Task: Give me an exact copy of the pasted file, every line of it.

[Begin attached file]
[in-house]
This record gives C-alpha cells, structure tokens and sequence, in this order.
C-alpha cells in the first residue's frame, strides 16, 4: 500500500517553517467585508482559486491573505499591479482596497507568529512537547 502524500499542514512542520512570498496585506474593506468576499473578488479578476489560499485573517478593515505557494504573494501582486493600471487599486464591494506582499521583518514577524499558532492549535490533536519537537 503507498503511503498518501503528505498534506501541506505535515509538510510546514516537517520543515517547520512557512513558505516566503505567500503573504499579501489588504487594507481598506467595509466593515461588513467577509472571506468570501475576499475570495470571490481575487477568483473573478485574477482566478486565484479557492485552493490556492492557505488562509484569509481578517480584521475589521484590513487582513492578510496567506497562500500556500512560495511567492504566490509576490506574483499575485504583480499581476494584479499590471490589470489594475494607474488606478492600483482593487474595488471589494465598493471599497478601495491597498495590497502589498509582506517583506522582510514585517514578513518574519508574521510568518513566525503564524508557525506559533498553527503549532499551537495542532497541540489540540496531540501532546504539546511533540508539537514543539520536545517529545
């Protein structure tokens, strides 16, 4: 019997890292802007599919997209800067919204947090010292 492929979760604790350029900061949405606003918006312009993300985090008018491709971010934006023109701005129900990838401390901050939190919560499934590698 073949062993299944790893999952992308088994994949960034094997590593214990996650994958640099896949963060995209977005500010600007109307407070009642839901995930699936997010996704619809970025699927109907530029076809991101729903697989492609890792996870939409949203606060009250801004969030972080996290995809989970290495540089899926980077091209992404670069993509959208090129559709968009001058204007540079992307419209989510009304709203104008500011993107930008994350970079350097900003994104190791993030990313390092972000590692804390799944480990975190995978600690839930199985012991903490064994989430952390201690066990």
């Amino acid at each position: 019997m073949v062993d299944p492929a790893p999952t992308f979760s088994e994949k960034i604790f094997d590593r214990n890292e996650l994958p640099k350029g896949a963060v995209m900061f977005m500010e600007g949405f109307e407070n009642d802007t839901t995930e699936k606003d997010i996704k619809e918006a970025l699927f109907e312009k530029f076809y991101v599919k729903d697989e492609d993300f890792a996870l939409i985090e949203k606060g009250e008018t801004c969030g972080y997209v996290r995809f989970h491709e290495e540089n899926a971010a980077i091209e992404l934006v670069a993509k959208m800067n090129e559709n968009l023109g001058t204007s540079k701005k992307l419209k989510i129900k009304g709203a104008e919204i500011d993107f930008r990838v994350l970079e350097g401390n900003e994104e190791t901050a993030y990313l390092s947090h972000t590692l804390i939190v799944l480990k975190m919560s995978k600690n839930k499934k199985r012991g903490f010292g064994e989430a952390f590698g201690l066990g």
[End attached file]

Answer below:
[in-house]
This record gives C-alpha cells, structure tokens and sequence, in this order.
C-alpha cells in the first residue's frame, strides 16, 4: 500500500517553517467585508482559486491573505499591479482596497507568529512537547 502524500499542514512542520512570498496585506474593506468576499473578488479578476489560499485573517478593515505557494504573494501582486493600471487599486464591494506582499521583518514577524499558532492549535490533536519537537 503507498503511503498518501503528505498534506501541506505535515509538510510546514516537517520543515517547520512557512513558505516566503505567500503573504499579501489588504487594507481598506467595509466593515461588513467577509472571506468570501475576499475570495470571490481575487477568483473573478485574477482566478486565484479557492485552493490556492492557505488562509484569509481578517480584521475589521484590513487582513492578510496567506497562500500556500512560495511567492504566490509576490506574483499575485504583480499581476494584479499590471490589470489594475494607474488606478492600483482593487474595488471589494465598493471599497478601495491597498495590497502589498509582506517583506522582510514585517514578513518574519508574521510568518513566525503564524508557525506559533498553527503549532499551537495542532497541540489540540496531540501532546504539546511533540508539537514543539520536545517529545
């Protein structure tokens, strides 16, 4: 019997890292802007599919997209800067919204947090010292 492929979760604790350029900061949405606003918006312009993300985090008018491709971010934006023109701005129900990838401390901050939190919560499934590698 073949062993299944790893999952992308088994994949960034094997590593214990996650994958640099896949963060995209977005500010600007109307407070009642839901995930699936997010996704619809970025699927109907530029076809991101729903697989492609890792996870939409949203606060009250801004969030972080996290995809989970290495540089899926980077091209992404670069993509959208090129559709968009001058204007540079992307419209989510009304709203104008500011993107930008994350970079350097900003994104190791993030990313390092972000590692804390799944480990975190995978600690839930199985012991903490064994989430952390201690066990």
């Amino acid at each position: 019997m073949v062993d299944p492929a790893p999952t992308f979760s088994e994949k960034i604790f094997d590593r214990n890292e996650l994958p640099k350029g896949a963060v995209m900061f977005m500010e600007g949405f109307e407070n009642d802007t839901t995930e699936k606003d997010i996704k619809e918006a970025l699927f109907e312009k530029f076809y991101v599919k729903d697989e492609d993300f890792a996870l939409i985090e949203k606060g009250e008018t801004c969030g972080y997209v996290r995809f989970h491709e290495e540089n899926a971010a980077i091209e992404l934006v670069a993509k959208m800067n090129e559709n968009l023109g001058t204007s540079k701005k992307l419209k989510i129900k009304g709203a104008e919204i500011d993107f930008r990838v994350l970079e350097g401390n900003e994104e190791t901050a993030y990313l390092s947090h972000t590692l804390i939190v799944l480990k975190m919560s995978k600690n839930k499934k199985r012991g903490f010292g064994e989430a952390f590698g201690l066990g």